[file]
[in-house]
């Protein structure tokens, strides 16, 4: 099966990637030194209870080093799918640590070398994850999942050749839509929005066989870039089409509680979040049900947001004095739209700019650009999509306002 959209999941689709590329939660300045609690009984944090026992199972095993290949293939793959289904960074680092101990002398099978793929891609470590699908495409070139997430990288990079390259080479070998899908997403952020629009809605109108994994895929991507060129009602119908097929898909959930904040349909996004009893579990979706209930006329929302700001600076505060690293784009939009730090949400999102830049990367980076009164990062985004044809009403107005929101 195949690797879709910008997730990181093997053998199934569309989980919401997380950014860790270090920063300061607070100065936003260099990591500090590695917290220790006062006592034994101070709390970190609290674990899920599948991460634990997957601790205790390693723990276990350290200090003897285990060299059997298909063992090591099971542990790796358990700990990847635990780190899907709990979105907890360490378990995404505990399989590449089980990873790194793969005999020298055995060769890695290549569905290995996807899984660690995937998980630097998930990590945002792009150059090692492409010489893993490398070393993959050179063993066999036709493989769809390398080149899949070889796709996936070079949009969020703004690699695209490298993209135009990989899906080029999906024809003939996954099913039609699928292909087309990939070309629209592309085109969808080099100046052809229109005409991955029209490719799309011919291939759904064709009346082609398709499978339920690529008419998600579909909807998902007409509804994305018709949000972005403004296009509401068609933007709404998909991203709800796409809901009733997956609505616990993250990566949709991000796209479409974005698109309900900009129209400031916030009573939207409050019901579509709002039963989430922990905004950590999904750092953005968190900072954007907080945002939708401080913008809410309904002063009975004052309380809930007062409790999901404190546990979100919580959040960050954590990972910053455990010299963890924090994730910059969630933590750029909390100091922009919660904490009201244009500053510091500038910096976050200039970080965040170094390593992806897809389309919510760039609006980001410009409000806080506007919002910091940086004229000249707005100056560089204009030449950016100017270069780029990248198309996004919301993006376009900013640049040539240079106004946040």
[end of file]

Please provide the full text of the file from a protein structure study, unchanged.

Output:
[in-house]
């Protein structure tokens, strides 16, 4: 099966990637030194209870080093799918640590070398994850999942050749839509929005066989870039089409509680979040049900947001004095739209700019650009999509306002 959209999941689709590329939660300045609690009984944090026992199972095993290949293939793959289904960074680092101990002398099978793929891609470590699908495409070139997430990288990079390259080479070998899908997403952020629009809605109108994994895929991507060129009602119908097929898909959930904040349909996004009893579990979706209930006329929302700001600076505060690293784009939009730090949400999102830049990367980076009164990062985004044809009403107005929101 195949690797879709910008997730990181093997053998199934569309989980919401997380950014860790270090920063300061607070100065936003260099990591500090590695917290220790006062006592034994101070709390970190609290674990899920599948991460634990997957601790205790390693723990276990350290200090003897285990060299059997298909063992090591099971542990790796358990700990990847635990780190899907709990979105907890360490378990995404505990399989590449089980990873790194793969005999020298055995060769890695290549569905290995996807899984660690995937998980630097998930990590945002792009150059090692492409010489893993490398070393993959050179063993066999036709493989769809390398080149899949070889796709996936070079949009969020703004690699695209490298993209135009990989899906080029999906024809003939996954099913039609699928292909087309990939070309629209592309085109969808080099100046052809229109005409991955029209490719799309011919291939759904064709009346082609398709499978339920690529008419998600579909909807998902007409509804994305018709949000972005403004296009509401068609933007709404998909991203709800796409809901009733997956609505616990993250990566949709991000796209479409974005698109309900900009129209400031916030009573939207409050019901579509709002039963989430922990905004950590999904750092953005968190900072954007907080945002939708401080913008809410309904002063009975004052309380809930007062409790999901404190546990979100919580959040960050954590990972910053455990010299963890924090994730910059969630933590750029909390100091922009919660904490009201244009500053510091500038910096976050200039970080965040170094390593992806897809389309919510760039609006980001410009409000806080506007919002910091940086004229000249707005100056560089204009030449950016100017270069780029990248198309996004919301993006376009900013640049040539240079106004946040």